Odd News Show

Net Profits: New York Magnet Fishers Hook a Small Fortune

A New York couple dredged the depths of a local pond and came up with an approximately 100,000% return on their investment.

By Katie Compa · June 8, 2024

"Pull it up and make sure it doesn't say ACME!" Jason Bain/Flickr

While magnet fishing in New York’s fourth-largest public park, Flushing Meadows Corona Park (perhaps best known for its appearance in the original Men in Black), a local couple caught the big one—or rather, 100,000 big ones—when they hooked a safe containing $100,000 in hundred-dollar bills. The find was documented by James Kane and his girlfriend Barbi Agostini (henceforth Barbi & Kane).

As far as we know, no rollerblades were involved.  Katie Compa/Odd News Show

They called the NYPD to report the find, theorizing that it might be illegal lucre from a previous crime, but the cops told them the safe’s condition was so deteriorated as to be useless as evidence even if it were connected to a crime, and said they can keep the money. 

Sounds almost too easy, doesn’t it? Actually, the money has been decaying during its time in the muck of the pond, so touching the fragile bills might destroy them. The couple plans to visit the U.S. Treasury to see if they can repair the waterlogged bills. 

Barbi & Kane became interested in their newest hobby during the COVID-19 pandemic (which, by the way, is very much back for the summer, courtesy of the new KP.2 variant—be careful out there!), buying a kit in 2023. Kane told local news that this isn’t even their first time finding a safe (his exact words were “we’ve found plenty of safes”—plenty??? Of safes??? Underwater??? Okay…), but it does mark the first time it was so profitable.

Though magnet fishing as a sport is still relatively under the radar in the United States (in that there are no federal laws against it, though a license is required in South Carolina, and a permit in Indiana), it has a healthy fanbase, perhaps due to an early start at children’s birthday parties featuring tiny magnet fishing sets.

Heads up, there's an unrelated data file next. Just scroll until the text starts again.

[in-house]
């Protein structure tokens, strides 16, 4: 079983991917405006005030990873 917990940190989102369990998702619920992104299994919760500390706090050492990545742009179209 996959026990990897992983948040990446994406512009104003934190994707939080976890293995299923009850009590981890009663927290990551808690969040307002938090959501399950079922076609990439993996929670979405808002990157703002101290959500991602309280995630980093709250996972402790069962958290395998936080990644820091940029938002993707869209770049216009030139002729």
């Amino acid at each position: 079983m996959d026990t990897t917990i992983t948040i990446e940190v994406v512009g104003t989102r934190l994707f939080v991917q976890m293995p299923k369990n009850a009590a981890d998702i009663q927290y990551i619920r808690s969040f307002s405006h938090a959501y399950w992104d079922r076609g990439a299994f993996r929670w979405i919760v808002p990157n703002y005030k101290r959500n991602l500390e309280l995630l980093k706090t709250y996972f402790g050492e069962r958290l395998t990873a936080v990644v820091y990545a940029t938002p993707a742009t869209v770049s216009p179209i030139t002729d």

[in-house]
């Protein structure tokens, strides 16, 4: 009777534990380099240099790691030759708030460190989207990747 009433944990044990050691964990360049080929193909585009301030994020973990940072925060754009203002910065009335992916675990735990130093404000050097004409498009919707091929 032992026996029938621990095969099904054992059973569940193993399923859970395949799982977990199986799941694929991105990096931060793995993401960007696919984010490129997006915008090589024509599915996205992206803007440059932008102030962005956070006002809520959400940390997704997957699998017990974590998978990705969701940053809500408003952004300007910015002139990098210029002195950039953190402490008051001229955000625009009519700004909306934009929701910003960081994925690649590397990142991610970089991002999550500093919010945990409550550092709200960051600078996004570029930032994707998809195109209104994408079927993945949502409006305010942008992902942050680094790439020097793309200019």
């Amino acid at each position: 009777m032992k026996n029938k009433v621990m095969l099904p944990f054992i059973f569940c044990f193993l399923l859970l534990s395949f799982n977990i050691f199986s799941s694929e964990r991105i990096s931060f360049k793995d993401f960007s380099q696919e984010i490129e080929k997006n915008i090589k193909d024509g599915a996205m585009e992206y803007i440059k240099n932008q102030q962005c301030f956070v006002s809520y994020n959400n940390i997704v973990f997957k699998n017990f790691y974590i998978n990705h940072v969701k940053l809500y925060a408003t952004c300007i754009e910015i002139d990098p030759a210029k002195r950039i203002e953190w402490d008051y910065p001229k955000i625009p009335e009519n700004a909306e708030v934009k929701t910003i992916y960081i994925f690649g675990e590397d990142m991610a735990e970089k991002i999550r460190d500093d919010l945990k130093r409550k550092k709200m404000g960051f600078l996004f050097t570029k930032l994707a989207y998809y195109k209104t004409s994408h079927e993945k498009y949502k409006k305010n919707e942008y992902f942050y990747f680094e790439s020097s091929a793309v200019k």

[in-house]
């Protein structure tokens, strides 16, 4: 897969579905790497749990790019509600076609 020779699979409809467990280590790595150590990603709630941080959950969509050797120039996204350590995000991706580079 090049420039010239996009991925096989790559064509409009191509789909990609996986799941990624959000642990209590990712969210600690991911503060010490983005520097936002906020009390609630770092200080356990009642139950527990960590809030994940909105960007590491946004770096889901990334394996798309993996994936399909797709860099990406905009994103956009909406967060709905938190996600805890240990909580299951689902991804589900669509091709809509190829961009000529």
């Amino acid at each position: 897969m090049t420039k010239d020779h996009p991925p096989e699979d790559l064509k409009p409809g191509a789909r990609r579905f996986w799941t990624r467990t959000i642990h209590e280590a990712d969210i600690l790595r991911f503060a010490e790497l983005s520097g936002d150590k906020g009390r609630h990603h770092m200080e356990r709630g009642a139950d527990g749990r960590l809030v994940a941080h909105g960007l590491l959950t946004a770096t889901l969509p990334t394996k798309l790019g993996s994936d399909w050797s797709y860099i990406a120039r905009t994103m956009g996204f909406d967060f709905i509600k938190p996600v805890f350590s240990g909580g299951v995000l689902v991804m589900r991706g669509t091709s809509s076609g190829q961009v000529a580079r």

Gotta catch 'em all!... why does that sound so familiar?  Ruth Hartnup/Flickr

Magnet fishers literally never catch fish, as fish are not magnetic, but they come up with all kinds of metal debris including bicycles, unexploded ammunition, an alarming number of guns (USA! USA!), anvils from wily roadrunners, and obviously, loose silverware. Who among us hasn’t dropped a fork during a sushi picnic in the middle of the water? 

Catering is actually top-tier at the Gathering of the Juggalos.  Mike Carter/Flickr

Barbi & Kane say they’re into magnet fishing because it combines cleaning the waterways with fun and profit—and of course, every magnet fisher’s dream is to find a bona fide treasure, which they did. We wish them all the best in both repairing and spending their newfound windfall. You can follow their adventures on Instagram at @letsgetmagnetic. For our part, you can find us pondering the mysteries of magic (along with water, fire, air and dirt) from a whole new (capitalist) perspective.